Parental overcontrol refers to an excessive amount of parental involvement in a child’s daily activities or routines. ­It’s all well and good to take a healthy amount of interest in your child’s life, but be careful not to cross the line!

  1. You fixate on seemingly unimportant things

Does your child scoring a less than perfect score on their latest spelling test keep you up all night? Maybe you worry excessively about the state of their homework. What will the teachers say if they turn in a less-than-perfect assignment? Maybe—just maybe—instead of helping your child to complete their homework, you actually do it for them?

In the long run, your child flunking a homework assignment in primary school isn’t likely to have an adverse effect on their academic record. Obsessing over the little things is likely to stress both you and your child out. It also runs the risk of sending you down a negative thought spiral, where one concern leads to another concern and another concern and on and on and on until you’re convinced that your child is going to die alone and impoverished—all because of that one spelling test they failed in primary school.

Consequences of Anxious Parenting

  1. On your children

Avoidance behaviours are effective in keeping your worries at bay, but they also deprive your child of valuable life and learning experiences. The same thing goes for both overprotective and overcontrolling behaviours. Protecting your child from the consequences of their actions too much keeps them from developing resilience and learning to take responsibility for their own mistakes. Similarly, parental overcontrol keeps children from learning from their mistakes—by taking away the opportunity to make them. Parental overcontrol has been found to correlate with higher levels of child anxiety; without sufficient exposure to new and threatening experiences, children often are unable to cope with what they perceive to be excessive levels of threat when alone.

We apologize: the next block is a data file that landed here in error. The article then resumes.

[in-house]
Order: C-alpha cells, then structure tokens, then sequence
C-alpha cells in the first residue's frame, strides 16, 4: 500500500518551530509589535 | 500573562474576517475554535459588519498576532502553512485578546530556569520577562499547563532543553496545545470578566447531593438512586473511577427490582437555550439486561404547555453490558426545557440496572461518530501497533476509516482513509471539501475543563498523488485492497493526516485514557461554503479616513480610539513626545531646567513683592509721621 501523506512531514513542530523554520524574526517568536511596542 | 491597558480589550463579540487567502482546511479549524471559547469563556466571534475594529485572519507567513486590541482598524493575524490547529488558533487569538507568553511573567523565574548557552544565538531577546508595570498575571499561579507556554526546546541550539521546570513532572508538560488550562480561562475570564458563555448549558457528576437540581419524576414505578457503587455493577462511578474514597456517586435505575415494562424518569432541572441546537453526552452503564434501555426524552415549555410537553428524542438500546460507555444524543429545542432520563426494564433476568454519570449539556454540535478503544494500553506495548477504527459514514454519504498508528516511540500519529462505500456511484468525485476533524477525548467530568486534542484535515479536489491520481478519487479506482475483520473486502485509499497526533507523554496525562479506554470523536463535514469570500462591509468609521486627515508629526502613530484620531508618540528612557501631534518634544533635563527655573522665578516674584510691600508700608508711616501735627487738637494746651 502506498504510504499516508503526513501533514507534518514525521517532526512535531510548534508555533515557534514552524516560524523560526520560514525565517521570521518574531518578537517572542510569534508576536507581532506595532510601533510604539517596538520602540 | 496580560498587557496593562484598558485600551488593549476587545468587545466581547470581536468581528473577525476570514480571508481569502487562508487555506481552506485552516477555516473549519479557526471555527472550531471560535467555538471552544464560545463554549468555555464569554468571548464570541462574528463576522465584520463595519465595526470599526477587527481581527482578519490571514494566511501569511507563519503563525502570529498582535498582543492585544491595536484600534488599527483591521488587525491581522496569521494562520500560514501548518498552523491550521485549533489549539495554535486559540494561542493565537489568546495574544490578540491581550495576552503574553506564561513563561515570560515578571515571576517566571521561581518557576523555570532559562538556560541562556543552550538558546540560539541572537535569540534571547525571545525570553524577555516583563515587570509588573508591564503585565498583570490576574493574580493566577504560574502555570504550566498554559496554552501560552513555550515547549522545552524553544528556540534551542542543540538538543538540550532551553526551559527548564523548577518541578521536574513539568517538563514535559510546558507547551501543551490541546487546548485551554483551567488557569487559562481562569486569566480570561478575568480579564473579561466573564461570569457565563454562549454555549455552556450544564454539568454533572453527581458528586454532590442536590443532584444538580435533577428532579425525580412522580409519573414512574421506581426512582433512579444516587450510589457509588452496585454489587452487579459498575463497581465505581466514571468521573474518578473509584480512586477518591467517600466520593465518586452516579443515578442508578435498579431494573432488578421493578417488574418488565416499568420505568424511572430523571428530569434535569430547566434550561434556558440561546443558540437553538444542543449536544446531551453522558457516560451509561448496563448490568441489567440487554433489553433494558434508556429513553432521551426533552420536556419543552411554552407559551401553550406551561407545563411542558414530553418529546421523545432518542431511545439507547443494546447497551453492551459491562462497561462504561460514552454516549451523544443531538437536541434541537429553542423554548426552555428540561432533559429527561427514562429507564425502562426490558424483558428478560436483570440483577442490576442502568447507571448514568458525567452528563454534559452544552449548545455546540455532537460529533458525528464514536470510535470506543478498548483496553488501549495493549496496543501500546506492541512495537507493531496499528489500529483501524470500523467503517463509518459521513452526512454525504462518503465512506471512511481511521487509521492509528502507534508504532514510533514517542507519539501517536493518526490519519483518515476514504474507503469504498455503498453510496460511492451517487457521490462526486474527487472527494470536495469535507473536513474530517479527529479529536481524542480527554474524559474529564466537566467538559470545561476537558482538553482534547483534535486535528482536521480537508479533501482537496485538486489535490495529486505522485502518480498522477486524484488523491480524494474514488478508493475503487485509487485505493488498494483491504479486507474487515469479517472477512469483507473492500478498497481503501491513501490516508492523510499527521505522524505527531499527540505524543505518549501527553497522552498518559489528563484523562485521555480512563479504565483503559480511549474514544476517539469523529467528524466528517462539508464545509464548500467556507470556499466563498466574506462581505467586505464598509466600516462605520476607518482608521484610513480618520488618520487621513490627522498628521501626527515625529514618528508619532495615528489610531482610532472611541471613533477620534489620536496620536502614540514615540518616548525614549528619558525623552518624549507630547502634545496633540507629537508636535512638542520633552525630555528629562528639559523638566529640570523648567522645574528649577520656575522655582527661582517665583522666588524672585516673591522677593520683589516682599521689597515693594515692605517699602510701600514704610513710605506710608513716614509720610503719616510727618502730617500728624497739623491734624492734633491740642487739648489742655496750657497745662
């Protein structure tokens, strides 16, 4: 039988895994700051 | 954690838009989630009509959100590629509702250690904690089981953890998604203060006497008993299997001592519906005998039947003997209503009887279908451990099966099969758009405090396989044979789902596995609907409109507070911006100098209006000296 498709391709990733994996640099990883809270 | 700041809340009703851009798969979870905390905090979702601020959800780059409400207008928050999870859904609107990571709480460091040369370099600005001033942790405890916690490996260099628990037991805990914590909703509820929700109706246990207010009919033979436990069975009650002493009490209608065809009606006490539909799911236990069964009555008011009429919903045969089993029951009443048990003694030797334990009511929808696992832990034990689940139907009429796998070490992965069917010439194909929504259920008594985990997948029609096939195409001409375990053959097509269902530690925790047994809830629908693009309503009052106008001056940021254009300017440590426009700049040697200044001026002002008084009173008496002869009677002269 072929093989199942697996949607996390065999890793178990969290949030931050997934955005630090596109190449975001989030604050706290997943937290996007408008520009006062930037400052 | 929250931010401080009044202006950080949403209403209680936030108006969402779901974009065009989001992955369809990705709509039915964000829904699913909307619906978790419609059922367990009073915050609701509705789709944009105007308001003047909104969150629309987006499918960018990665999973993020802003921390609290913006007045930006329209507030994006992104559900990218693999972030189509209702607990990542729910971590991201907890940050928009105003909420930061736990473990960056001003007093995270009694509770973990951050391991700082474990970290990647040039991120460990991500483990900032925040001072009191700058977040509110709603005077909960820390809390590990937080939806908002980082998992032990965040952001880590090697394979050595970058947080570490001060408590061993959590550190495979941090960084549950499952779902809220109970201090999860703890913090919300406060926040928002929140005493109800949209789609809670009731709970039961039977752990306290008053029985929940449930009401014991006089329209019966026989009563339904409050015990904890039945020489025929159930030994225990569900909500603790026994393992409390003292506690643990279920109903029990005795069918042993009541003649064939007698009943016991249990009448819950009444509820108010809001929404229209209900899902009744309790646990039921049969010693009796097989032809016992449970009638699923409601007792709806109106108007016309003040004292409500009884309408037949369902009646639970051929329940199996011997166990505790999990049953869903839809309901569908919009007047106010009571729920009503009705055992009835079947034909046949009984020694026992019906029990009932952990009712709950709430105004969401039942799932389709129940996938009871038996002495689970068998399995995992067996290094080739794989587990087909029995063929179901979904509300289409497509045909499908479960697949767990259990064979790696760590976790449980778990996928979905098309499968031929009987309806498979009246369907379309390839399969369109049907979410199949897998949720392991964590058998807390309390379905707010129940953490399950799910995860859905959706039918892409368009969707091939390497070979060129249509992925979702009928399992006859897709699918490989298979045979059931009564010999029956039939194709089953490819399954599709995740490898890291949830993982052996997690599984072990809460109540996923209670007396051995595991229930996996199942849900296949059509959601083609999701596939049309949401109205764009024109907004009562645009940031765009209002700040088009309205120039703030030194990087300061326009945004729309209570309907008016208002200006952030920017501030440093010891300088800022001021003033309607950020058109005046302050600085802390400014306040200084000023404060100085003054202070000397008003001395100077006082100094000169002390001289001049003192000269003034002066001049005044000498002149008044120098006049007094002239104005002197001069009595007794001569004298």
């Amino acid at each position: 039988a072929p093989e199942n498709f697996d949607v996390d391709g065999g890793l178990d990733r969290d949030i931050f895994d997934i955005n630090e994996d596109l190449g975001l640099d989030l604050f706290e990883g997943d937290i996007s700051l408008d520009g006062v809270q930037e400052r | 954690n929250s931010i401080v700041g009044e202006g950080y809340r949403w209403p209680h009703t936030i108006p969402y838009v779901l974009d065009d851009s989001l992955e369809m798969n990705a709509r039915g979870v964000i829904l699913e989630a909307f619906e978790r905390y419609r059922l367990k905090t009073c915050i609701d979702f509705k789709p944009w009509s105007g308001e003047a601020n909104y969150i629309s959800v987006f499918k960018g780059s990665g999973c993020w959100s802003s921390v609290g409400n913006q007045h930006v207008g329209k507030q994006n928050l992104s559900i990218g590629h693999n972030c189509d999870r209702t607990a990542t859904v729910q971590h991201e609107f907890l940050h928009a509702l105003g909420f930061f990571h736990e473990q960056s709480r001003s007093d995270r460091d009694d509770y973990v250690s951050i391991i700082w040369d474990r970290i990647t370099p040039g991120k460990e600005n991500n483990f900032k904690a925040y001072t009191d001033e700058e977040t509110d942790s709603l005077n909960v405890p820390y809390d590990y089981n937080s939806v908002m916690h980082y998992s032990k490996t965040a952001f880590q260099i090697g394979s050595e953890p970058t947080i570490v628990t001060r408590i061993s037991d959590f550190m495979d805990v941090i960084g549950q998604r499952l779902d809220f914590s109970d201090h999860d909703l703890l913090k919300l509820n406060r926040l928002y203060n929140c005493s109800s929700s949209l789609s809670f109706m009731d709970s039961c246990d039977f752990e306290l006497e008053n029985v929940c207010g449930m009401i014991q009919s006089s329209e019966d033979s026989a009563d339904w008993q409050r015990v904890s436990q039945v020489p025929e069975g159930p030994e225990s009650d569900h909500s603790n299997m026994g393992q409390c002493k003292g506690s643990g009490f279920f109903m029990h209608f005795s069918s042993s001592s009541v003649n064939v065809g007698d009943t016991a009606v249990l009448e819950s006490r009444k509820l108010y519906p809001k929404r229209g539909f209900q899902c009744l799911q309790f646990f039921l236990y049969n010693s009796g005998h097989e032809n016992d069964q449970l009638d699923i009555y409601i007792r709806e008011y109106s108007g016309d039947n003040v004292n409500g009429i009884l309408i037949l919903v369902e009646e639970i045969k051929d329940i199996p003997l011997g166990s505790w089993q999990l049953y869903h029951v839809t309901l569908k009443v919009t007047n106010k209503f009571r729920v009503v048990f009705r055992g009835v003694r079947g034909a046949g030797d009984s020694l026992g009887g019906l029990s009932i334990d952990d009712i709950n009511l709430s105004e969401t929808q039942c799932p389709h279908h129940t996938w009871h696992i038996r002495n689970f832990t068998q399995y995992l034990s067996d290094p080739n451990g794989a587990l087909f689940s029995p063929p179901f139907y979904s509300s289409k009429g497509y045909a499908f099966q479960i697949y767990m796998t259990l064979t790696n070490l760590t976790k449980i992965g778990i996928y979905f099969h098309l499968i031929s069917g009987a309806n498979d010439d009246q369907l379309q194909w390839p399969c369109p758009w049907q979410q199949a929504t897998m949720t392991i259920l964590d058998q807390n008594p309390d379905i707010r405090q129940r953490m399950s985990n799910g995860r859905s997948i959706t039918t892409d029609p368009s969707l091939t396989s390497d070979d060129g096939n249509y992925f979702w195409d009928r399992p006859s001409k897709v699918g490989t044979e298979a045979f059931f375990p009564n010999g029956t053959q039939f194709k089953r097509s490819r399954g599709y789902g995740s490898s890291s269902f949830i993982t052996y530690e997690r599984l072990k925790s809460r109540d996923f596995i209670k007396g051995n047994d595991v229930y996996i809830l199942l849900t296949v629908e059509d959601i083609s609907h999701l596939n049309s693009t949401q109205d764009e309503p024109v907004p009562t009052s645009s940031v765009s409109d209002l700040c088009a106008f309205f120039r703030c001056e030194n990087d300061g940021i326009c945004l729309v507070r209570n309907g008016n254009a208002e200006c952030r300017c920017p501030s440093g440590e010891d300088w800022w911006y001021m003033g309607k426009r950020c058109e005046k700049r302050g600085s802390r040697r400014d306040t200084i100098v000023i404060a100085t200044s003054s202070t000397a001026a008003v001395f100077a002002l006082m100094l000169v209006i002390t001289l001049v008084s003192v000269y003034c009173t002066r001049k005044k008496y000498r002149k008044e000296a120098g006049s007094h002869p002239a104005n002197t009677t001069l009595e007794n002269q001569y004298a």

Furthermore, children often look to their parents as models for their behaviour. Expressing too much anxiety in front of your child runs the danger of them internalising your anxious behaviour and recognising it as a normal reaction. This puts them at risk of developing anxiety disorders themselves in their later years.

  1. On you!

That’s right, anxious parenting can have harmful effects on parents too! The very act of worrying excessively about your children puts your psyche under a great deal of stress. Research has found that heightened stress levels can make you physically ill by suppressing your immune system. It can even interfere with your appetite, lifestyle habits, relationships, sleep quality, and job performance!

Tips to reduce parental anxiety

  1. Learn to differentiate facts from fear

Equip yourself with the tools to logically counter those nightmare scenarios. The problem with anxiety is that it tends to twist reality to trap you in a nightmare of your own making. Having hard facts and numbers on hand can serve as ammunition to punch out the little anxiety-goblin inside your head.

  1. Focus on the present

Take your mind off scary “what-ifs” by immersing yourself in the here and now. Sometimes it helps to just take life a day at a time.